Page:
The speech had already been sent to the mimeograph machine to be copied and distributed to reporters. But sitting at his desk in the Oval Office, the president was still rewriting. Reporters who were used to Ike’s tendency to edit his speeches up until the very last minute had learned not to take the “official” version as final. Those tempted to file their stories before the actual speech risked waking up red-faced when Ike’s delivery veered off in another direction. 

At 8:30 p.m., millions of Americans would miss their Tues- day night episodes of The Many Loves of Dobie Gillis, The Red Skelton Show, or Alfred Hitchcock Presents to watch the president bid goodbye. Earlier, some of his friends had urged him to give the address before Congress and make a big display of it. He’d replied, “No, this is the president-elect’s show. I’ll just do it quietly from the White House.” 

Ike had been at the final editing since before eight that morning, with a strong sense of purpose. In the background he could hear pounding and hammering as the inaugural parade viewing stand was erected outside. It was, he thought, like be- ing a condemned man in a cell listening to the scaffold going up. Now the hour was nearing when the final script would have to be handed to the technicians to set up the teleprompter. (As it turned out, he would bypass it that night, deciding at the last moment to keep a paper copy on his desk and to turn the pages as he read—while the teleprompter scrolled pointlessly along.) 

The Other Side of the COIN: The Russians in Chechnya

by Joss Meakins

Russian rule of Chechnya has been contested since before Pushkin’s time. The two most recent wars should be viewed in part as chapters in a historical narrative which stretches back more than two centuries. A great deal has been written about the terrible atrocities and human rights violations committed by both sides during the First and Second Chechen Wars but considerably less attention has been devoted to the study of Chechnya as an example of success in counterinsurgency. In 2014, there were 525 victims of armed conflict in the North Caucasus—341 killed and 184 wounded, while ‘the figures for 2015 are likely to be around 260 victims—about 200 killed and 50 wounded’(Vatchagaev 2016). Although such numbers are significant, they are a mere fraction of the death rate at the height of the war. According to statistics from the Russian Ministry of Internal Affairs (MVD), 26,000 people were killed in armed conflict from 1994-1995, including 2,000 Russian servicemen (Izvestia 1995). Considering that the real figures may be much higher and that the Second Chechen War was declared to have ‘officially ended’ (BBC 2009) only in 2009, the relative peace of recent years is impressive.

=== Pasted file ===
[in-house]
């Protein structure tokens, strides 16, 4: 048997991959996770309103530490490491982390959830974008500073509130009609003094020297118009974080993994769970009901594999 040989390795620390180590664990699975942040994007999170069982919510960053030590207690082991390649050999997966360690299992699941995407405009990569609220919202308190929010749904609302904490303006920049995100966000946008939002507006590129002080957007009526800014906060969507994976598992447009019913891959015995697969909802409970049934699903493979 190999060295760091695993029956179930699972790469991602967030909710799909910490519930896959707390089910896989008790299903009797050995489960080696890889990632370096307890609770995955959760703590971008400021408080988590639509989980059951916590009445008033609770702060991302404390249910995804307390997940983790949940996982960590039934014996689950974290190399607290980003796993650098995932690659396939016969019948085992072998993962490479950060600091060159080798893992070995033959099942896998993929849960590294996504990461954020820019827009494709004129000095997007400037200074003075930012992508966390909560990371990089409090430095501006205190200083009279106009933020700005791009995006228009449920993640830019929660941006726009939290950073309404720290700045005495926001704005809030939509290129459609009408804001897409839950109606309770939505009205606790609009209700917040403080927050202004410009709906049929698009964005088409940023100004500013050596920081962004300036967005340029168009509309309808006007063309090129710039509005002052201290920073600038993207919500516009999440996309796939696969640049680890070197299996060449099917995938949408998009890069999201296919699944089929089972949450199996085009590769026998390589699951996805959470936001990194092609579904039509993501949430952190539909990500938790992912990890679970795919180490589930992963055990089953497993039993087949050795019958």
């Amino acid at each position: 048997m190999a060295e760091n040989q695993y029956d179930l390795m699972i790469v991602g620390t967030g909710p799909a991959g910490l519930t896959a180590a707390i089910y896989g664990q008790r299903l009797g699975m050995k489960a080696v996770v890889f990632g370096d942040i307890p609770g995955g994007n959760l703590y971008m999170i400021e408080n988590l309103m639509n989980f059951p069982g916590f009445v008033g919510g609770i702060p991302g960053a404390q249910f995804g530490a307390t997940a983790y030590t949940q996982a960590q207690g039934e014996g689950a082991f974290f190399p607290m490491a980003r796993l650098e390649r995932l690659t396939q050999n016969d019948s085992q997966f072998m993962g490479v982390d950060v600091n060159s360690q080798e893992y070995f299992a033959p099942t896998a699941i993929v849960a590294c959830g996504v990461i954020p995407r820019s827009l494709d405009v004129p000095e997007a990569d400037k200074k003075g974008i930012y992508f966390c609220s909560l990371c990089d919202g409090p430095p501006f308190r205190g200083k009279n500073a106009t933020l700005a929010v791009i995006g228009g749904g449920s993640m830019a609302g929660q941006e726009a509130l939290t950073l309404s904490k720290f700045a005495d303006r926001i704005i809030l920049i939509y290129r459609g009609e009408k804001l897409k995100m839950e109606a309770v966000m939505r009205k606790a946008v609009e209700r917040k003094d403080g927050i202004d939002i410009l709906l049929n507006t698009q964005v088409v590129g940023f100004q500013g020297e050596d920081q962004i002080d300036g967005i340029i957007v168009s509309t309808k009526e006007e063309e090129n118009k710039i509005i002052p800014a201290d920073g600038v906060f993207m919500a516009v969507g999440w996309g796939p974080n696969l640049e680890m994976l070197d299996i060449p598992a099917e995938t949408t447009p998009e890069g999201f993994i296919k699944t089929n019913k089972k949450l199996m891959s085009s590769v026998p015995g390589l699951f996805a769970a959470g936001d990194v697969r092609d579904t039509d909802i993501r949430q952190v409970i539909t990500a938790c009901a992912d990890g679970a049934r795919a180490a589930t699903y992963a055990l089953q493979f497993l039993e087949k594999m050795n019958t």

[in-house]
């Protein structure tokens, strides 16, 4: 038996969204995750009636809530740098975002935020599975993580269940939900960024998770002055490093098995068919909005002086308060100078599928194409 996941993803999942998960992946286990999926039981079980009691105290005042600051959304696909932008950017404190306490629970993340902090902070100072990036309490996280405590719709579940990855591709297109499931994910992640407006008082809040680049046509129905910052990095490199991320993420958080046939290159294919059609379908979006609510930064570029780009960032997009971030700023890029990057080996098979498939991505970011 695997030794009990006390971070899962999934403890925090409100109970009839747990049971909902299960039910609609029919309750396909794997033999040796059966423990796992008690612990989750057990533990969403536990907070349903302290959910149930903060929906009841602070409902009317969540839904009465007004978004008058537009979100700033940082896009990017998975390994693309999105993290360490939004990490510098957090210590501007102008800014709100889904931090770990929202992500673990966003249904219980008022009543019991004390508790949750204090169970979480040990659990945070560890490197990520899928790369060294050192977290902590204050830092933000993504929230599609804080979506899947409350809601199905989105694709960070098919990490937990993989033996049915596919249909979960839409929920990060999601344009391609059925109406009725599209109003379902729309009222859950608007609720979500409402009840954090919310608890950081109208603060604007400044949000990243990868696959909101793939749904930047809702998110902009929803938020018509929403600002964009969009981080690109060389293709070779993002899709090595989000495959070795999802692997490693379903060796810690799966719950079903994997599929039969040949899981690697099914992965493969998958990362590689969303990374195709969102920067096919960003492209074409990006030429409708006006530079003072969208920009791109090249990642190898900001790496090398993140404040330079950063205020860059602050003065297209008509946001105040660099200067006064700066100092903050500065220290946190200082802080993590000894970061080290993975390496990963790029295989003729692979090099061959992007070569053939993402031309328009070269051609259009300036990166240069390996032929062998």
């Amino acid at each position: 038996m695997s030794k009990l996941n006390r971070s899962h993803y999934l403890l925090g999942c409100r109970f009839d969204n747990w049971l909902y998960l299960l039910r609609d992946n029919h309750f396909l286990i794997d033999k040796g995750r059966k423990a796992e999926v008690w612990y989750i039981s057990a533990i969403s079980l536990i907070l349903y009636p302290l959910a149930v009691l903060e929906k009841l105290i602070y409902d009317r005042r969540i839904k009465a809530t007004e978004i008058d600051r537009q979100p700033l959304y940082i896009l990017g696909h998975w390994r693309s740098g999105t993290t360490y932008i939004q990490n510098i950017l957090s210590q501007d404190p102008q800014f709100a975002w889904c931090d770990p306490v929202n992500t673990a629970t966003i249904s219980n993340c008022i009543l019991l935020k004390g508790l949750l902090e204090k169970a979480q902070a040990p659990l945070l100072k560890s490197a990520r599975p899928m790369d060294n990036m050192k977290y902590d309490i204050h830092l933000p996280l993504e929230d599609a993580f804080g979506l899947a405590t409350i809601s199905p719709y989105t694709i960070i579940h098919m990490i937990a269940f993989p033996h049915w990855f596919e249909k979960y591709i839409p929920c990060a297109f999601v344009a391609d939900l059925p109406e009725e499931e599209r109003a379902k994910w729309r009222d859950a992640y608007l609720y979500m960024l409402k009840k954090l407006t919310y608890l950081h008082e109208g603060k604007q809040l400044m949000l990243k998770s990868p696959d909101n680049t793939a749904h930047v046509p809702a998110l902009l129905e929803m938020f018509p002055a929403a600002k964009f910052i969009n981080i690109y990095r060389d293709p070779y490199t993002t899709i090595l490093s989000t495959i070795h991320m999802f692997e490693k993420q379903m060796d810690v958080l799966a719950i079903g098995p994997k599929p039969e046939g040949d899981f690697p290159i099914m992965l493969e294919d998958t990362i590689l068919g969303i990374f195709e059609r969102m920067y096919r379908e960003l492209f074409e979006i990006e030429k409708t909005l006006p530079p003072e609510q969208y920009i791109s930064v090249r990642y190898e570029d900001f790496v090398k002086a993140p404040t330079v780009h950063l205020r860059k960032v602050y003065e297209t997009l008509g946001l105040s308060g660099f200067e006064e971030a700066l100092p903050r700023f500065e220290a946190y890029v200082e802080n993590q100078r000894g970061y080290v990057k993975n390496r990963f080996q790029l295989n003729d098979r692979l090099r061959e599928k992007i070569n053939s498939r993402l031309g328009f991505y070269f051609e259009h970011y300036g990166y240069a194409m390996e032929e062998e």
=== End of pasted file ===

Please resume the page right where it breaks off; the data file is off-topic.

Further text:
Yet in spite of this, Western scholars have seemed reluctant to engage with Chechnya as a COIN success. Such hesitancy may be partly due to the extreme unpalatability of Russian tactics, as well as a sense of consternation and bewilderment at their efficacy. Russian counterinsurgency methods in Chechnya read like a checklist of ‘Bad COIN Practices’, as defined by the RAND Corporation’s ‘Counterinsurgency Scorecard’. The Russians used ‘both collective punishment and escalating repression, there was corrupt and arbitrary personalistic government rule’ (RAND 2016, p. 3) and much of the local population was swiftly alienated. These methods stand diametrically opposed to the Western fixation on ‘hearts and minds’, as framed by the 2014 US Military Counterinsurgency Manuel (FM 3-24, chapter 7.8). Numerous Western theorists have underlined the foundational importance of winning and retaining the goodwill of the indigenous population (Thompson 1966, Kitson 1971, Nagl 2005, Kilcullen 2009). David Galula presciently foreshadowed much of this theory when he stated that ‘The soldier must then be prepared to become a propagandist, a social worker, a civil engineer, a schoolteacher, a nurse, a boy scout’(Crandall 2014, p. 187).

Proposal for a Regulation on Privacy and Electronic Communications

The proposed Regulation on Privacy and Electronic Communications will increase the protection of people's private life and open up new opportunities for business. Other language versions will be available mid-February and will be accessible from this page.